• Join over 1.2 million students every month
  • Accelerate your learning by 29%
  • Unlimited access from just £6.99 per month

Causes of the First World War

Extracts from this document...

Introduction

Essay Writing History The causes of the First World War 2006 Why do you think the Sarajevo murders 'lit the fire' when previous events as the Moroccan crisis and the Balkan wars had not? During his visit to Sarajevo, Bosnia, on Sunday 28th of June, 1914, the Archduke and heir to the throne of Austria, Franz Ferdinand, was killed in company of his wife, Sophie. The one to blame was Princip, member of a terrorist group, which planned the assassination. For this, the Austrian government blamed Serbia and sent an ultimatum. Before the Serbian government could think of something to answer back, Austria declared war to Serbia the 28th of July. Not only these countries were involved, but most of the European forces, and within some days, all of these countries were part of this bloody war. Although there were previous events to the war which inclined countries to the war, the Sarajevo murders indeed "lit the fire" to start it. In 1914, the six powerful forces of Europe divided themselves into two powerful opposing alliances: the Central Powers or Triple Alliance (Germany, Austria-Hungary and Italy), united in 1882, and the Triple Entente (Britain, France and Russia), formed in 1907. Both were similarly equipped with weapons and naval force. ...read more.

Middle

France was mostly concerned about Germany. She had resentment for being beaten in the Franco-Prussian war, and having lost the industrial region of Alsace and Lorraine. She had developed an army and industries to stand against Germany, as well as keeping a close relationship with Russia. Russia was the largest power of the six. It shared French concern about the growing power of Germany. She backed Serbia mainly because she had and old rivalry with Austria-Hungary and shared the Slav race with Serbia. After the Russo-Japanese War, Russia started to build up a large army in case she needed it in the future. Many countries knew the war was "bound to come". For this, all of the six powers began to think up of detailed plans for the future war. Germany knew that if the war broke out, she would have to stand against both France and Russia. For this, she came up with the Schlieffen Plan. Under this, she would quickly attack and defeat France, then, she would centre her troops on Russia. Austria-Hungary relied completely in Germany's plan, and after Germany had beaten France, she would join with her against Russia. The Russian army was huge but it wasn't well trained or equipped (quality not quantity). ...read more.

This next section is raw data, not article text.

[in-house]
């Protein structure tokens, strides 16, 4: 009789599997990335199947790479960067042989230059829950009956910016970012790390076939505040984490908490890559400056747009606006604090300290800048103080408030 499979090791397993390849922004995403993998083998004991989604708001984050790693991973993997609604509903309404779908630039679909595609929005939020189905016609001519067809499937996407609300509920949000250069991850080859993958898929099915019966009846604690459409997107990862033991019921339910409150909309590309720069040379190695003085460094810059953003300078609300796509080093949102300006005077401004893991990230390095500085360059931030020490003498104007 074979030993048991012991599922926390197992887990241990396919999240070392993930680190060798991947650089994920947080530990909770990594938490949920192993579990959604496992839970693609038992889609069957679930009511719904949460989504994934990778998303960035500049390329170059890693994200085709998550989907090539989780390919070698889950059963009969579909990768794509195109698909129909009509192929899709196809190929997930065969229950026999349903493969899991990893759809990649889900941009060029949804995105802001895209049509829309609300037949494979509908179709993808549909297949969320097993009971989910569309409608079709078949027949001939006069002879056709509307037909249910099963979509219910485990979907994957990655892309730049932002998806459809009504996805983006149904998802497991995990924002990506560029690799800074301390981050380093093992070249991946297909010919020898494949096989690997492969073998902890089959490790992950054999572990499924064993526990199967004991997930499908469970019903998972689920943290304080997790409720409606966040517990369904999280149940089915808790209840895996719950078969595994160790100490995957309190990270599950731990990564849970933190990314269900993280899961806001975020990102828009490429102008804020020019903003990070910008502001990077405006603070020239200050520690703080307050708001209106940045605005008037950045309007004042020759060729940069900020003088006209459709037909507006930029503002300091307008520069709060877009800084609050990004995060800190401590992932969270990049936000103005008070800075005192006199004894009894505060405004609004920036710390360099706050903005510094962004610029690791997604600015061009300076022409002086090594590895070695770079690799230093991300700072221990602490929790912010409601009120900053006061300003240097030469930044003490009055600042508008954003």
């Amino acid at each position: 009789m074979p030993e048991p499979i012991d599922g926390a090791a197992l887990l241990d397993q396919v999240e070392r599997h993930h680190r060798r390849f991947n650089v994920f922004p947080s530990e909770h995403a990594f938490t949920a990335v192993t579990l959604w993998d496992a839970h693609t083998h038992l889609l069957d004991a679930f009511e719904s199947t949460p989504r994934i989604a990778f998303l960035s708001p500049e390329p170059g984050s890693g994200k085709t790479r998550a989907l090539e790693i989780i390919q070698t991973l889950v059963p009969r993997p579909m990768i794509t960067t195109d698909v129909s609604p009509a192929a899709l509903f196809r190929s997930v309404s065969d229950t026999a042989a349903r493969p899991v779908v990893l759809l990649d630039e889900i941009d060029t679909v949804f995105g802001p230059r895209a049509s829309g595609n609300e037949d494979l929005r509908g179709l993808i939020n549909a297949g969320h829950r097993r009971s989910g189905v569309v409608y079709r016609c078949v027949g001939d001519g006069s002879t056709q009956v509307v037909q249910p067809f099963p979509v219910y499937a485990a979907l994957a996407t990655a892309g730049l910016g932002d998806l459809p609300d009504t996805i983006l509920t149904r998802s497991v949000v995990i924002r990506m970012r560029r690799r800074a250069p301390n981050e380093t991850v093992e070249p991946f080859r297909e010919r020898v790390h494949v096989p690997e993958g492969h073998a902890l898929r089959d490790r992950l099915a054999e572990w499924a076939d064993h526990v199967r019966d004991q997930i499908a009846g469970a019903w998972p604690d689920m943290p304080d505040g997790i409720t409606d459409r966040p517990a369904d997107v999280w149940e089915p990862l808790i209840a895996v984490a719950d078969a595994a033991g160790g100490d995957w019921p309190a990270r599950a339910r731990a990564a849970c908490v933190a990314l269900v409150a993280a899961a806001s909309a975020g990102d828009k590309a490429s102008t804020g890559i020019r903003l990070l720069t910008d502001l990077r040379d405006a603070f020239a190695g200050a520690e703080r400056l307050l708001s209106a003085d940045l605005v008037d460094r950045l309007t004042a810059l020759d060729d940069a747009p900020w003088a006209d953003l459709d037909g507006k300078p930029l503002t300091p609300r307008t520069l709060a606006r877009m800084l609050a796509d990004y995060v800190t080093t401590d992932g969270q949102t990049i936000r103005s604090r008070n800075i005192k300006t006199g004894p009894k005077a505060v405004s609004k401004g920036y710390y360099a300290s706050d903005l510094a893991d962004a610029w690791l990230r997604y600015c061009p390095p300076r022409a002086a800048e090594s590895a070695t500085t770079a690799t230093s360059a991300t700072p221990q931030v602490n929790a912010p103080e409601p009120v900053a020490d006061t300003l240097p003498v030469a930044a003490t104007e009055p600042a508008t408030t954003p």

Conclusion

Finally, when the Archduke Franz Ferdinand and his wife Sophie were murdered, Austria found the perfect excuse to declare war on Serbia. First, she sent an ultimatum, and without waiting for response, she declared war on Serbia on the 28th July 1914. According to all the events previous to the war, it is supposed that they weren't a great deal to Europe to "lit the fire" to the war, since they didn't last for many years or produced a big opposition between countries. Also, things like Balance of Powers, which intended to prevent both sides from starting the war, made it difficult. However, it is known that these events began to incline countries to war, and made them prepare their selves for it. Certainly, if all the arms race, and the plans of war hadn't take place, the countries wouldn't have been provoked to start the war, so if all the previous events to the war hadn't taken place, the war wouldn't have started at all. Although the Sarajevo murders were the perfect excuse for Austria to start the war, all the tension produced before and the crisis in Morocco and The Balkans which "rose the temperature" and "sparked to lit the bonfire" contributed to its decision, and were the main factors, as well as the murders, which made Austria decided herself to fight. ?? ?? ?? ?? 1 ...read more.